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27% of people approaching retirement 'changed their plans after Brexit vote'


The research was carried out in December among over-55s who are not yet retired

The research was carried out in December among over-55s who are not yet retired

The research was carried out in December among over-55s who are not yet retired

Just over one in four people approaching retirement have changed their plans in some way following the vote to leave the EU, a survey has found.

Some 27% of people surveyed for LV= said they have altered their plans as a result of the economic environment following the vote.

LV= said this finding equates to around 2.3 million over-55s across the UK changing their retirement plans as a result of the Brexit vote.

The research was carried out in December among over-55s who are not yet retired. It found nearly a third (30%) of those who have changed their plans said they are definitely postponing their retirement and continuing to work instead.

Those who had changed their plans also said they were now considering delaying their retirement, or mulling over other options they had not considered before, or using other assets to fund their retirement.

Across the survey, economic uncertainty had left 32% of people feeling confused about their options, while a quarter (25%) are worried that the vote has affected the value of their pension. Despite their uncertainty, only 12% of people surveyed said they would now be more likely to take financial advice.

John Perks, managing director of retirement solutions at LV= said: "It's undoubtedly a tough time for those approaching retirement, with low annuity rates and turbulence in the financial markets."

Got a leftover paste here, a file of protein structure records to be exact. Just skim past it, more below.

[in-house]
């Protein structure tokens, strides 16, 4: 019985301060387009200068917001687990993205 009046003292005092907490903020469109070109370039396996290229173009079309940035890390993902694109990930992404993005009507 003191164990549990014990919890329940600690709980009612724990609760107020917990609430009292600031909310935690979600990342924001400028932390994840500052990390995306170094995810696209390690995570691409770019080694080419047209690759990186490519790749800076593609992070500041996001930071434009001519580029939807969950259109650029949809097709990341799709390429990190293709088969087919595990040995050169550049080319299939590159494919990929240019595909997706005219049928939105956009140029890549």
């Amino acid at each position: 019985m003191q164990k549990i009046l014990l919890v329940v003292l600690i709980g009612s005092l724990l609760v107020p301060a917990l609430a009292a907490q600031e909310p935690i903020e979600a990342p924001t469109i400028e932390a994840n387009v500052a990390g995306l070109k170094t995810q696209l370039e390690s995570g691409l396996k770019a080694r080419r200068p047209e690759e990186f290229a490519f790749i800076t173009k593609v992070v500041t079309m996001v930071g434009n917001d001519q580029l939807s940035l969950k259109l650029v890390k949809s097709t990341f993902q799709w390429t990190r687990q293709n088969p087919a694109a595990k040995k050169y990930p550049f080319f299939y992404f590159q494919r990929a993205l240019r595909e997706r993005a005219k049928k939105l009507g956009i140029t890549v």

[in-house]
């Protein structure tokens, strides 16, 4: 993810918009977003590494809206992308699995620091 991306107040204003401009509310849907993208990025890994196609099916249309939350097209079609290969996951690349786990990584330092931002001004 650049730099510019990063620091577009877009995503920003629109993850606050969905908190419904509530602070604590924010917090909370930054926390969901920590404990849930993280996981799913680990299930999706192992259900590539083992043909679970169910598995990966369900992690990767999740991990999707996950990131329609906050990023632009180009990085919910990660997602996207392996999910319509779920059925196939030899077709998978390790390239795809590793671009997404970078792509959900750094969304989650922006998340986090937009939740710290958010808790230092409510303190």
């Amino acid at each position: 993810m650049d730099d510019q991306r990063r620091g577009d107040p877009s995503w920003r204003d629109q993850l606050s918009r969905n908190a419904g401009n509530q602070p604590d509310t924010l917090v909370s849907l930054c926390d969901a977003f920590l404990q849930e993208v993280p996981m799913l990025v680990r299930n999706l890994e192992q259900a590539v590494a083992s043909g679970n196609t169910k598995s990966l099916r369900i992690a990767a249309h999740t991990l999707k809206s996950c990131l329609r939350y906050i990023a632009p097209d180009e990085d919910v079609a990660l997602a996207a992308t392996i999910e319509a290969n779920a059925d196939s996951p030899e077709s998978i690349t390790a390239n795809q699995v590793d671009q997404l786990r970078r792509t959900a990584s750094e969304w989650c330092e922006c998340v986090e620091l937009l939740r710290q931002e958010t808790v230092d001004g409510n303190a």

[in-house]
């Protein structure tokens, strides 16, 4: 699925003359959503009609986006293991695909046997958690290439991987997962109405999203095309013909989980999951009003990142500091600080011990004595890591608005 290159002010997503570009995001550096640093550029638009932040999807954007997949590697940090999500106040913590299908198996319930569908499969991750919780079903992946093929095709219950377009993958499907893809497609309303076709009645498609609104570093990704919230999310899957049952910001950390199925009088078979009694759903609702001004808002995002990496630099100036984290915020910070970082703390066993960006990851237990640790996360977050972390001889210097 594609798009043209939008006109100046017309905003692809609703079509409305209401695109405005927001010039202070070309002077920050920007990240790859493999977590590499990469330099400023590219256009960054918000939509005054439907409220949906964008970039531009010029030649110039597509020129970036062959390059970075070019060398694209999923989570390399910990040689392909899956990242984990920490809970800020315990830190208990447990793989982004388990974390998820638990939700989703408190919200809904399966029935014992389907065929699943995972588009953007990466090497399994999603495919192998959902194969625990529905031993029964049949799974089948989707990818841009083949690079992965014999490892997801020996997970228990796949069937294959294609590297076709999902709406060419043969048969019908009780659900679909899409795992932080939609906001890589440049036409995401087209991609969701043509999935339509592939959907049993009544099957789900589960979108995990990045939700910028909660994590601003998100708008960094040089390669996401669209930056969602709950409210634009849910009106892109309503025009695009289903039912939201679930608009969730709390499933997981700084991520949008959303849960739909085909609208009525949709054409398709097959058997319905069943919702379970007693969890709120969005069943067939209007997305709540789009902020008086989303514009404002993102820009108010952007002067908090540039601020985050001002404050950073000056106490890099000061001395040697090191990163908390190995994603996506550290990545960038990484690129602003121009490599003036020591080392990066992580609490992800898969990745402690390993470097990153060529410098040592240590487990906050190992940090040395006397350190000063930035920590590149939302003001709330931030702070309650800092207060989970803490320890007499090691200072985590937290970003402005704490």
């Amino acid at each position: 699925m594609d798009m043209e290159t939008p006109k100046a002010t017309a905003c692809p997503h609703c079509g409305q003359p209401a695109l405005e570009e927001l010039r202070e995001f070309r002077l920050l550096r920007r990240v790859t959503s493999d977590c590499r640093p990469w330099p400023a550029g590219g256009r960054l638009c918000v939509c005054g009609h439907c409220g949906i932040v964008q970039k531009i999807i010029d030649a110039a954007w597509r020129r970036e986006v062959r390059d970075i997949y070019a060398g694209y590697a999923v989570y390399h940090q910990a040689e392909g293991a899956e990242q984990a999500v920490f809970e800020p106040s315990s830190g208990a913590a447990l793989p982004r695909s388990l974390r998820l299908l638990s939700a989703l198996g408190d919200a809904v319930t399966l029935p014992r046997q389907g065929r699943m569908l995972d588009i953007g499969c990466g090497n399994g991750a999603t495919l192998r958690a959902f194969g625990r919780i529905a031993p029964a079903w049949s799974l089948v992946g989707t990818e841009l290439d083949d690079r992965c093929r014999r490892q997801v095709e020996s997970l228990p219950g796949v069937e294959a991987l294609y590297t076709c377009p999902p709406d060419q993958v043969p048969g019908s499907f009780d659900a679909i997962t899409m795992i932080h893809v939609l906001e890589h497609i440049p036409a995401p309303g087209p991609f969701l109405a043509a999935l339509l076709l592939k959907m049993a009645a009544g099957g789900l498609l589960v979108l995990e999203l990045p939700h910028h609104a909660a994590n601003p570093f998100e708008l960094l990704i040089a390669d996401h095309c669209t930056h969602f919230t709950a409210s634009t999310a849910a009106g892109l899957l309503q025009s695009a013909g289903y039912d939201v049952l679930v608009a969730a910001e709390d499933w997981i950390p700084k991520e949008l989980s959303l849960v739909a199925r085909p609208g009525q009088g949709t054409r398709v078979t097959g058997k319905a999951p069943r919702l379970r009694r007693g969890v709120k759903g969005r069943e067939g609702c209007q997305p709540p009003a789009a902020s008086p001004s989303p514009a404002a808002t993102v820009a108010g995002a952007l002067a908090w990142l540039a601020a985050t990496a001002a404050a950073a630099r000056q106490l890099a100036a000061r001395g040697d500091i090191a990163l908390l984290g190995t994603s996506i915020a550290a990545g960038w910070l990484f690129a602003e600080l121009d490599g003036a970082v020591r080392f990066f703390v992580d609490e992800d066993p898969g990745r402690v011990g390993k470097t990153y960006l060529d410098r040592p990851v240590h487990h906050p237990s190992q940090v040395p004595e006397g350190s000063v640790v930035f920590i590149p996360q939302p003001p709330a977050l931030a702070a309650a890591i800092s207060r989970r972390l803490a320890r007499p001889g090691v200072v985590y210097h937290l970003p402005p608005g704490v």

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Some 1,000 over-55s who are not yet retired took part in the survey.

Here are some tips from LV= for people who are concerned about their retirement prospects:

:: Think about all your assets. If you are worried about the value of your pension, remember you may have other assets that could help with your retirement, including other savings or investments or property equity. You should also make sure you identify any lost pension pots using the Pension Tracing Service.

:: Check your state pension. If you are eligible to start drawing your state pension this could offer you some income without you having to start taking money from your personal or workplace pensions.

:: Get help. The Government's free service, Pension Wise, provides impartial guidance to help people understand their options at retirement. You could also consider taking regulated financial advice to ensure you get the right products based on your individual needs.

:: Consider different products. Most people will be familiar with annuities that provide a fixed income for life, and many also know about income drawdown products that allow you to take your money more flexibly. But there are other products available, like fixed-term annuities, which provide a guaranteed income but with the flexibility that you're only tied in for a set period of time. You can also use a mix of products these days so that your needs are met throughout retirement.

:: Take your time to consider all the options available.